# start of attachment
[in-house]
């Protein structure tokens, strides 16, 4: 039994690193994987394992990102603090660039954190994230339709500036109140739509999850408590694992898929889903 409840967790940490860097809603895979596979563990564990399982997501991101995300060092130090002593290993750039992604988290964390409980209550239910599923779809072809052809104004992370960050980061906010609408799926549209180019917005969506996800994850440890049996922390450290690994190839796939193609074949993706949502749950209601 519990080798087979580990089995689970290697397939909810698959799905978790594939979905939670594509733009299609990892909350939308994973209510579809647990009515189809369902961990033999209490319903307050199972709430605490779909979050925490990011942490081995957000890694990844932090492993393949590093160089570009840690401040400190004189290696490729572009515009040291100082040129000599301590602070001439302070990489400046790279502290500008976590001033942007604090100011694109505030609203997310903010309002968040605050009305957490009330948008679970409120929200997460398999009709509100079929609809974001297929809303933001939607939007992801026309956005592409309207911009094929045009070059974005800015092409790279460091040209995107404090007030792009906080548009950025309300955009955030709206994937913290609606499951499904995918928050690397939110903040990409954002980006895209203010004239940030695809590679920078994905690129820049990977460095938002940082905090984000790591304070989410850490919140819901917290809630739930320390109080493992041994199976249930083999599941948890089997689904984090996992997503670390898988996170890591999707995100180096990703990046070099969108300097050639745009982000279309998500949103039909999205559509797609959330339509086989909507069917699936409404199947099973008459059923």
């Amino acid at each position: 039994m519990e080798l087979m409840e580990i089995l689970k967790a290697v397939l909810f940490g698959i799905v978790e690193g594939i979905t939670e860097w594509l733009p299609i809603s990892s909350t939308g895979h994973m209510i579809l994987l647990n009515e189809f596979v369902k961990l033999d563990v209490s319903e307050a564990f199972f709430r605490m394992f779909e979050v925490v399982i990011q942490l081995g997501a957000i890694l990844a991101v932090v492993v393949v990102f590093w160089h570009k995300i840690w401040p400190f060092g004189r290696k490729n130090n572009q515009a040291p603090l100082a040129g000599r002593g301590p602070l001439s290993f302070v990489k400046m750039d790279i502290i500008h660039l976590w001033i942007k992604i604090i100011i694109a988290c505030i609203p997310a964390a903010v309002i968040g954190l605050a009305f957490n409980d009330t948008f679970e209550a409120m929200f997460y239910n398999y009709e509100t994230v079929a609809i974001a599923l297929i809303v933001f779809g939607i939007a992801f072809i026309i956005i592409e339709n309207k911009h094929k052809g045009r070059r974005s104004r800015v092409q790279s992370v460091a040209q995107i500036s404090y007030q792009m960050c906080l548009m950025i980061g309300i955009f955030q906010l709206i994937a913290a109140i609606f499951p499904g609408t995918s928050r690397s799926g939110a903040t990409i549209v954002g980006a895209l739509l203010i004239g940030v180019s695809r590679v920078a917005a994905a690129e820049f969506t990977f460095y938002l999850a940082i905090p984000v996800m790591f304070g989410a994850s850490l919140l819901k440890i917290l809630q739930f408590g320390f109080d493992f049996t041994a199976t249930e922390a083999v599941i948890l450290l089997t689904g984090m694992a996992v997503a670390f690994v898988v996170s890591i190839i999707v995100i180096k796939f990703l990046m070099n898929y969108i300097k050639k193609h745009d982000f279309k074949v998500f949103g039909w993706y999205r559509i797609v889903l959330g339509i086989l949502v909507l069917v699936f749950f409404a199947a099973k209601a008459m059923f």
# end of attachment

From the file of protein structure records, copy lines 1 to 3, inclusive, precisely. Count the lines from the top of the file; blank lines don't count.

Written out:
[in-house]
């Protein structure tokens, strides 16, 4: 039994690193994987394992990102603090660039954190994230339709500036109140739509999850408590694992898929889903 409840967790940490860097809603895979596979563990564990399982997501991101995300060092130090002593290993750039992604988290964390409980209550239910599923779809072809052809104004992370960050980061906010609408799926549209180019917005969506996800994850440890049996922390450290690994190839796939193609074949993706949502749950209601 519990080798087979580990089995689970290697397939909810698959799905978790594939979905939670594509733009299609990892909350939308994973209510579809647990009515189809369902961990033999209490319903307050199972709430605490779909979050925490990011942490081995957000890694990844932090492993393949590093160089570009840690401040400190004189290696490729572009515009040291100082040129000599301590602070001439302070990489400046790279502290500008976590001033942007604090100011694109505030609203997310903010309002968040605050009305957490009330948008679970409120929200997460398999009709509100079929609809974001297929809303933001939607939007992801026309956005592409309207911009094929045009070059974005800015092409790279460091040209995107404090007030792009906080548009950025309300955009955030709206994937913290609606499951499904995918928050690397939110903040990409954002980006895209203010004239940030695809590679920078994905690129820049990977460095938002940082905090984000790591304070989410850490919140819901917290809630739930320390109080493992041994199976249930083999599941948890089997689904984090996992997503670390898988996170890591999707995100180096990703990046070099969108300097050639745009982000279309998500949103039909999205559509797609959330339509086989909507069917699936409404199947099973008459059923």
């Amino acid at each position: 039994m519990e080798l087979m409840e580990i089995l689970k967790a290697v397939l909810f940490g698959i799905v978790e690193g594939i979905t939670e860097w594509l733009p299609i809603s990892s909350t939308g895979h994973m209510i579809l994987l647990n009515e189809f596979v369902k961990l033999d563990v209490s319903e307050a564990f199972f709430r605490m394992f779909e979050v925490v399982i990011q942490l081995g997501a957000i890694l990844a991101v932090v492993v393949v990102f590093w160089h570009k995300i840690w401040p400190f060092g004189r290696k490729n130090n572009q515009a040291p603090l100082a040129g000599r002593g301590p602070l001439s290993f302070v990489k400046m750039d790279i502290i500008h660039l976590w001033i942007k992604i604090i100011i694109a988290c505030i609203p997310a964390a903010v309002i968040g954190l605050a009305f957490n409980d009330t948008f679970e209550a409120m929200f997460y239910n398999y009709e509100t994230v079929a609809i974001a599923l297929i809303v933001f779809g939607i939007a992801f072809i026309i956005i592409e339709n309207k911009h094929k052809g045009r070059r974005s104004r800015v092409q790279s992370v460091a040209q995107i500036s404090y007030q792009m960050c906080l548009m950025i980061g309300i955009f955030q906010l709206i994937a913290a109140i609606f499951p499904g609408t995918s928050r690397s799926g939110a903040t990409i549209v954002g980006a895209l739509l203010i004239g940030v180019s695809r590679v920078a917005a994905a690129e820049f969506t990977f460095y938002l999850a940082i905090p984000v996800m790591f304070g989410a994850s850490l919140l819901k440890i917290l809630q739930f408590g320390f109080d493992f049996t041994a199976t249930e922390a083999v599941i948890l450290l089997t689904g984090m694992a996992v997503a670390f690994v898988v996170s890591i190839i999707v995100i180096k796939f990703l990046m070099n898929y969108i300097k050639k193609h745009d982000f279309k074949v998500f949103g039909w993706y999205r559509i797609v889903l959330g339509i086989l949502v909507l069917v699936f749950f409404a199947a099973k209601a008459m059923f």